The Edge: October 12

Catch up and get ahead with the Edge, for the week of October 12


How can we get more people out to vote?

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In Bexar County 80 percent of those eligible are registered to vote, but only 12 percent of registered voters cast a ballot last spring in the most hotly contested mayor and council race in a decade.

During November presidential elections, as many as 50 percent of local voters cast ballots. That’s one reason San Antonio Councilman Ron Nirenberg proposed moving local elections from May to November - to boost voter turnout. Read the story and watch the video here.

Aldo at the 2015 Civic Engagement Summit at UTSA, scholar Peter Levine said cities like San Antonio should consider lowering the voting age to 16 or 17 to increase voter turnout. Video of our exclusive interview with Levine and more information about him is here.


What is the future of Water in San Antonio?

Vista Ridge Kickoff Event

At a recent city council session, SAWS President and CEO Robert R. Puente apologized for calling a report critical of the Vista Ridge project a “joke,” and Mayor Ivy Taylor pledged to hold public meetings where SAWS will answer questions about that project and the utility’s move to increase water rates.

Groups from Save our Springs, to the Greater Edwards Aquifer Alliance and others are planning protests, news conferences and educational meetings on the controversial Vista Ridge project and on SAWS water rates.

Stay tuned to where we’re posting events, video and reports to keep you informed about the future of water.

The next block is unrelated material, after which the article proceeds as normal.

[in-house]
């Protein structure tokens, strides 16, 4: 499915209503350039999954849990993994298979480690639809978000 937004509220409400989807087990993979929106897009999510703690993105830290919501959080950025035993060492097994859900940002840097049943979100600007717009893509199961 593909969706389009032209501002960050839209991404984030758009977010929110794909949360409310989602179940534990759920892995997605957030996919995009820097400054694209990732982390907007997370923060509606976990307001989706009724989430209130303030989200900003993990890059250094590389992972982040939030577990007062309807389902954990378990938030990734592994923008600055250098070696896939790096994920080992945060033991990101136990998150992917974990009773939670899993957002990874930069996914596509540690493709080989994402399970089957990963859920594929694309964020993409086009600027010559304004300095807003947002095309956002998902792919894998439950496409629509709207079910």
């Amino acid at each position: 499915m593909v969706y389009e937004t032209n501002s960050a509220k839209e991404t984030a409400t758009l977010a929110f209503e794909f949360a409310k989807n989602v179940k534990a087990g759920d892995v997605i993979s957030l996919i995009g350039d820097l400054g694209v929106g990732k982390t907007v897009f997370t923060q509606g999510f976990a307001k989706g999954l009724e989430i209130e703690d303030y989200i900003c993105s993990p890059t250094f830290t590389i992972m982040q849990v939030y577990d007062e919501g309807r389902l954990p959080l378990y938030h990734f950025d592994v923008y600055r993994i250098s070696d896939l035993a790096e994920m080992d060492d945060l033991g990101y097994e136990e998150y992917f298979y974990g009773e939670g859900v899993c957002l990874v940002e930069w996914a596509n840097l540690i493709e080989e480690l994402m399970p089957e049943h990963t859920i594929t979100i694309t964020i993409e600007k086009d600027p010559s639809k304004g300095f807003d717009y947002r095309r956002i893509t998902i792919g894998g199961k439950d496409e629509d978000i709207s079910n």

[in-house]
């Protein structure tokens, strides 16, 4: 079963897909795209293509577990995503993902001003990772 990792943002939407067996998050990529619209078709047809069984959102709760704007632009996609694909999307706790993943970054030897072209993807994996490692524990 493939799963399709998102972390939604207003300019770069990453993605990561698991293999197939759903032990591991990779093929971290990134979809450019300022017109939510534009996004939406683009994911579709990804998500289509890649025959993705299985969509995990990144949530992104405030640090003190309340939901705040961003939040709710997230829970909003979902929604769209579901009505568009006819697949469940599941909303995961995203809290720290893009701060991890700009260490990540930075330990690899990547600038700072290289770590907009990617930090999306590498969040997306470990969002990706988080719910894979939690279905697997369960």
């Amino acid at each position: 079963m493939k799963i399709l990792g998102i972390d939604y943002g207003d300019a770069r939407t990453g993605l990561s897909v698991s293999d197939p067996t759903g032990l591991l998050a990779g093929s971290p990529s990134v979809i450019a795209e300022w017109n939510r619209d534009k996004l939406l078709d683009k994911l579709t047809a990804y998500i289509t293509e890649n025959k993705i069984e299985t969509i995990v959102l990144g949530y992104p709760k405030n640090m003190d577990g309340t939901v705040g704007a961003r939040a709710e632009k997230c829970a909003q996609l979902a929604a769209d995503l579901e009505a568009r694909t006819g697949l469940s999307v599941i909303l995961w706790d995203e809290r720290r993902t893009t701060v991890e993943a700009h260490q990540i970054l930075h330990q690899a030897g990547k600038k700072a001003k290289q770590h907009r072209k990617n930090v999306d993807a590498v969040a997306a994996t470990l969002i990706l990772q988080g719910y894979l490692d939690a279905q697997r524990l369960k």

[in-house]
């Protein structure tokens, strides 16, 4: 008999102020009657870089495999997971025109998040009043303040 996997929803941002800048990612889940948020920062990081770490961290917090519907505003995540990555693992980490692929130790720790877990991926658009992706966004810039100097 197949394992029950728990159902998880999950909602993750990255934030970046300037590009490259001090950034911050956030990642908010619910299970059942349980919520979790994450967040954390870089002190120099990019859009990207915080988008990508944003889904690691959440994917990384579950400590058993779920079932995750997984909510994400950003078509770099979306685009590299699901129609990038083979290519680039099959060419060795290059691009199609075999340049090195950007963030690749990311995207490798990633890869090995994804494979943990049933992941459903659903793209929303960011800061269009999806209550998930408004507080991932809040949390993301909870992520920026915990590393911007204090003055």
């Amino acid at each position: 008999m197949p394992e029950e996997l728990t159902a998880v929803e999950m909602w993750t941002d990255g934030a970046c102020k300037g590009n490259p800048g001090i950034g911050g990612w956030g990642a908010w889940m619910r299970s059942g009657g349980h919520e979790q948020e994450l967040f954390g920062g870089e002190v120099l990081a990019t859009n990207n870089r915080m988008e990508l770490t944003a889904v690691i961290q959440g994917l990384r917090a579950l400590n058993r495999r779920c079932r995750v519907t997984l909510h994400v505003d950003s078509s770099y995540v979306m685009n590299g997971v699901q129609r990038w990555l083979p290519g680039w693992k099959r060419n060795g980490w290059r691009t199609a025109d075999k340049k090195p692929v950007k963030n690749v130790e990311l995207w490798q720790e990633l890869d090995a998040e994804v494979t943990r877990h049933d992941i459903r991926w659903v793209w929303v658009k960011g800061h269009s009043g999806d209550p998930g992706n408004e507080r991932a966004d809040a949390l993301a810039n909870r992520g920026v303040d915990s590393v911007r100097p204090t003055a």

You can also replay video from a 2014 Conversations on Water: The Vista Ridge Pipeline Proposal and its Local Impact, held at UTSA with panelists Puente;
District 8 City Councilman Ron Nirenberg; UTSA College of Engineering Dean JoAnn Browning, and
St. Mary's University Assistant Professor of Law Amy Hardberger.


It's not illegal and now it is easier for charities to feed the homeless 


The City of San Antonio issued new policies it says will make it easier for charities to feed the homeless, while making sure the food is safe.

The new recommendations come after last month's Homeless Feeding Summit held by the city to address concerns of local Good Samaritan groups after Joan Cheever of the Chow Train was issued a citation for serving food from her personal vehicle. (Replay video here.)

It is not illegal to feed the homeless in San Antonio, but there are regulations regarding safe food handling.

Under the proposed revisions to Chapter 13 of the City Code, a Charitable Feeding section will be added that specifically addresses the safety of prepared food and outlines minimum requirements for outdoor feeding of five or more people.

Learn more about the proposed revisions in this article.


Celebrate Hispanic Heritage Month

National Hispanic Heritage Month

September 15 to October 15 is Hispanic Heritage Month and the San Antonio Public Library had a packed schedule of events.

The celebration kicked off with an evening of storytelling and poetry.  

Colombian storyteller Carolina Quiroga-Stultz brought to life captivating myths sprung from indigenous Central and South America, their vibrant cultures and their conquest.

Then UTSA Chicano Literature professor Ben Olguin, a former boxer, presented his testimonial poetry, bearing witness to the ongoing struggles of Latinos.
Replay video here.

And on Oct. 6, local scholars discussed Latinos’ role in World War II, from training soldiers at Fort Sam Houston to welding bomb parts at the Friedrich Refrigeration Company. That evening began with a screening of the PBS documentary Latino Americans: War and Peace. You can replay both videos here by going here.